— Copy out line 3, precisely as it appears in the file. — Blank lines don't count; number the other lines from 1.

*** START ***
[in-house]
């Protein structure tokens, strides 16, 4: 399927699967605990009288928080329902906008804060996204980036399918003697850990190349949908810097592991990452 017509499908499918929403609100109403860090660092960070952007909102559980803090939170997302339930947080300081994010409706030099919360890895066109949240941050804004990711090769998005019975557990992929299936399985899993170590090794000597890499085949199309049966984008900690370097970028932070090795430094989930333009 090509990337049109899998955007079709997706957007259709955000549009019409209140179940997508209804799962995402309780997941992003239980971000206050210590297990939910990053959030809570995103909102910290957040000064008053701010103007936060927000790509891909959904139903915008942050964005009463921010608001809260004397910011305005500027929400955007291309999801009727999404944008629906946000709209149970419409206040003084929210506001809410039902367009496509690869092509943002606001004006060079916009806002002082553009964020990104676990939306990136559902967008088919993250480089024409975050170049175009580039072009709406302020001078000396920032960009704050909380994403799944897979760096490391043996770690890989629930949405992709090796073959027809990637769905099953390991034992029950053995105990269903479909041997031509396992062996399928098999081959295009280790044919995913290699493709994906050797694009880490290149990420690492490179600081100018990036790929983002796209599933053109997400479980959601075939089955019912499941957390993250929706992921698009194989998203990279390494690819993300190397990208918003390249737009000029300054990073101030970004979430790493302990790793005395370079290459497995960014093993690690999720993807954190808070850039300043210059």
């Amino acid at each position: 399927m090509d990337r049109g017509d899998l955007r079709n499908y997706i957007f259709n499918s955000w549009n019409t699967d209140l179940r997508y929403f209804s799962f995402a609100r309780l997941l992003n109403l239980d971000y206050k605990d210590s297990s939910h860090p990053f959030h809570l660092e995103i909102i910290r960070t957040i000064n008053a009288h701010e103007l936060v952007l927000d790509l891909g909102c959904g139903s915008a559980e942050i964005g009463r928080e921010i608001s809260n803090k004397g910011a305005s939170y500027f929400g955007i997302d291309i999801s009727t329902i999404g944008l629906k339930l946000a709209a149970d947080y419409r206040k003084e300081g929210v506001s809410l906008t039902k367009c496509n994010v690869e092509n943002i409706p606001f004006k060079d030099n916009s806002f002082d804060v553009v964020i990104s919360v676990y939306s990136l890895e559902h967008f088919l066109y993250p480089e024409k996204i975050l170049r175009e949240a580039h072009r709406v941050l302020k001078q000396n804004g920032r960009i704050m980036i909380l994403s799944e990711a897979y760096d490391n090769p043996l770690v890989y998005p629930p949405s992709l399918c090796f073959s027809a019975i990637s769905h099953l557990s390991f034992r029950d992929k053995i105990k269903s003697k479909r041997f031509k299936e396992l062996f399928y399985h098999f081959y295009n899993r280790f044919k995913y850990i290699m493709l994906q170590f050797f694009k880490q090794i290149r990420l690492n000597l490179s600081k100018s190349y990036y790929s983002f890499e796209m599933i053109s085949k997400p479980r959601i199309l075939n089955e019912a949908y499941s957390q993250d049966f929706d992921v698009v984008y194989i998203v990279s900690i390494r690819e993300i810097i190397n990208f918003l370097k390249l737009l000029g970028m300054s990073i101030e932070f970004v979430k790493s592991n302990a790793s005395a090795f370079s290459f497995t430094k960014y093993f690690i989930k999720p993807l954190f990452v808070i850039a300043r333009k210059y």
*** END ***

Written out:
């Amino acid at each position: 399927m090509d990337r049109g017509d899998l955007r079709n499908y997706i957007f259709n499918s955000w549009n019409t699967d209140l179940r997508y929403f209804s799962f995402a609100r309780l997941l992003n109403l239980d971000y206050k605990d210590s297990s939910h860090p990053f959030h809570l660092e995103i909102i910290r960070t957040i000064n008053a009288h701010e103007l936060v952007l927000d790509l891909g909102c959904g139903s915008a559980e942050i964005g009463r928080e921010i608001s809260n803090k004397g910011a305005s939170y500027f929400g955007i997302d291309i999801s009727t329902i999404g944008l629906k339930l946000a709209a149970d947080y419409r206040k003084e300081g929210v506001s809410l906008t039902k367009c496509n994010v690869e092509n943002i409706p606001f004006k060079d030099n916009s806002f002082d804060v553009v964020i990104s919360v676990y939306s990136l890895e559902h967008f088919l066109y993250p480089e024409k996204i975050l170049r175009e949240a580039h072009r709406v941050l302020k001078q000396n804004g920032r960009i704050m980036i909380l994403s799944e990711a897979y760096d490391n090769p043996l770690v890989y998005p629930p949405s992709l399918c090796f073959s027809a019975i990637s769905h099953l557990s390991f034992r029950d992929k053995i105990k269903s003697k479909r041997f031509k299936e396992l062996f399928y399985h098999f081959y295009n899993r280790f044919k995913y850990i290699m493709l994906q170590f050797f694009k880490q090794i290149r990420l690492n000597l490179s600081k100018s190349y990036y790929s983002f890499e796209m599933i053109s085949k997400p479980r959601i199309l075939n089955e019912a949908y499941s957390q993250d049966f929706d992921v698009v984008y194989i998203v990279s900690i390494r690819e993300i810097i190397n990208f918003l370097k390249l737009l000029g970028m300054s990073i101030e932070f970004v979430k790493s592991n302990a790793s005395a090795f370079s290459f497995t430094k960014y093993f690690i989930k999720p993807l954190f990452v808070i850039a300043r333009k210059y």